Due to the rapidly increasing volume of biological data from sequencing, imaging, and other technologies, data processing needs in the Life Sciences are now on par with physical and engineering disciplines. Importantly, the distributed nature of data generation in biology makes this situation even more challenging. Today one can hardly find a research institution or university without multiple high-throughput DNA sequencing machines, and there are often references to a 'data crisis' in biology. Federal agencies, and the NSF in particular, are investing heavily in cyberinfrastructure by supporting development of high performance computing (HPC) resources such as the Extreme Science and Engineering Discovery Environment (XSEDE). Yet to a large extent, these resources remain unknown to biological researchers who overwhelmingly continue to rely on fragile in-house computation. The goal of this project is to ensure effective utilization of federal funds that have been invested into development of the national computing infrastructure. This project will extend the Galaxy software platform to leverage existing NSF hardware resources, increasing the value of existing infrastructure for biology researchers that were previously unable to take full advantage of these resources.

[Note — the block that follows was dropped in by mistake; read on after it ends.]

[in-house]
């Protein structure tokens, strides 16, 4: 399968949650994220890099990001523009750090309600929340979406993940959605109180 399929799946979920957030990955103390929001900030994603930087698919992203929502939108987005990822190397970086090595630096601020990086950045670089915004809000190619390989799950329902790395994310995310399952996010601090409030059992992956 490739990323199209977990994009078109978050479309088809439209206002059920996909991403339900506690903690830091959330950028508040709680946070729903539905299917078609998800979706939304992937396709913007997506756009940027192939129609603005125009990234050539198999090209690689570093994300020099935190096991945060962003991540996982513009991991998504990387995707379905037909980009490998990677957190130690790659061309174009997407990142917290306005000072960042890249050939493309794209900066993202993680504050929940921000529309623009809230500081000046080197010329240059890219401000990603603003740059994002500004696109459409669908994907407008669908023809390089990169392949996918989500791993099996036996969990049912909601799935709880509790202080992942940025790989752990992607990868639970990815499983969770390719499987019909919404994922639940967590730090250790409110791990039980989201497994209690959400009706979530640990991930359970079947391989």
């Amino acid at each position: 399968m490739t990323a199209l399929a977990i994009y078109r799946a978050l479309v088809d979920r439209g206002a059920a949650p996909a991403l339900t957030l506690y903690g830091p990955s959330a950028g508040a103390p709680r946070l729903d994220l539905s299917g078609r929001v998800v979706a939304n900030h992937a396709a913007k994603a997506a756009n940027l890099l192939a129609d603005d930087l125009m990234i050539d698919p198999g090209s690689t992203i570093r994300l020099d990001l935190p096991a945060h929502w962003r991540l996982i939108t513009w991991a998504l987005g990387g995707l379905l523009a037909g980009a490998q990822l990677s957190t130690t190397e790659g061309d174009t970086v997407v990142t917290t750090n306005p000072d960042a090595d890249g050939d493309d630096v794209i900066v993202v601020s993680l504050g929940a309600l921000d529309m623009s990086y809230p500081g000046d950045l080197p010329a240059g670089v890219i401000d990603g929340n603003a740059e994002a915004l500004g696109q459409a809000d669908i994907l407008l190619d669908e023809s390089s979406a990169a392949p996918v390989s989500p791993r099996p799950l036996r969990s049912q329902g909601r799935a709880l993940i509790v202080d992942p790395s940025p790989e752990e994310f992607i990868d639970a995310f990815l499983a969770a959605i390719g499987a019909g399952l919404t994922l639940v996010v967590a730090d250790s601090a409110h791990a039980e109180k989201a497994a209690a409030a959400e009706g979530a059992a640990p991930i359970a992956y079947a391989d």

This project will follow a comprehensive approach that addresses the needs of experimental scientists, tool developers, and administrators of high performance compute systems (HPC). Access to national compute infrastructure will be expanded so that Galaxy will function as a middleware interface to existing heterogeneous environments such as XSEDE or individual systems such as Jetstream. Software components necessary to optimize Galaxy as a link between researchers and existing HPC will be developed based on pilot projects with the Texas Advanced Computing Center (TACC), XSEDE, PSC, and Indiana University. (2) XSEDE resources to enable interactive data exploration and visualization will be leveraged to expand Galaxy's current capacity for dynamic scientific data analysis. Integration with Interactive Analysis Environments, such as Jupyter or RStudio will allow manipulation and creation of Galaxy datasets using common scripting languages. Taking advantage of XSEDE resources will enable Galaxy's interactive environments and visual analytics to scale to large datasets and sophisticated workflows. (3) Sustainable training and outreach will focus on creating and disseminating curricula that enable investigators to learn skills needed to analyze large datasets. Creation of pre-configured infrastructure components for running workshops and develop modules for undergraduate and graduate face-to-face and on-line classes will expand the current educational portfolio to scale support for increasing numbers of Galaxy users, including disciplines beyond life sciences such as Natural Language Processing. Outcomes of this project will be available at http://galaxyproject.org and https://github.com/galaxyproject.
|Effective start/end date||7/1/17 → 6/30/21|
- National Science Foundation: $1,659,890.00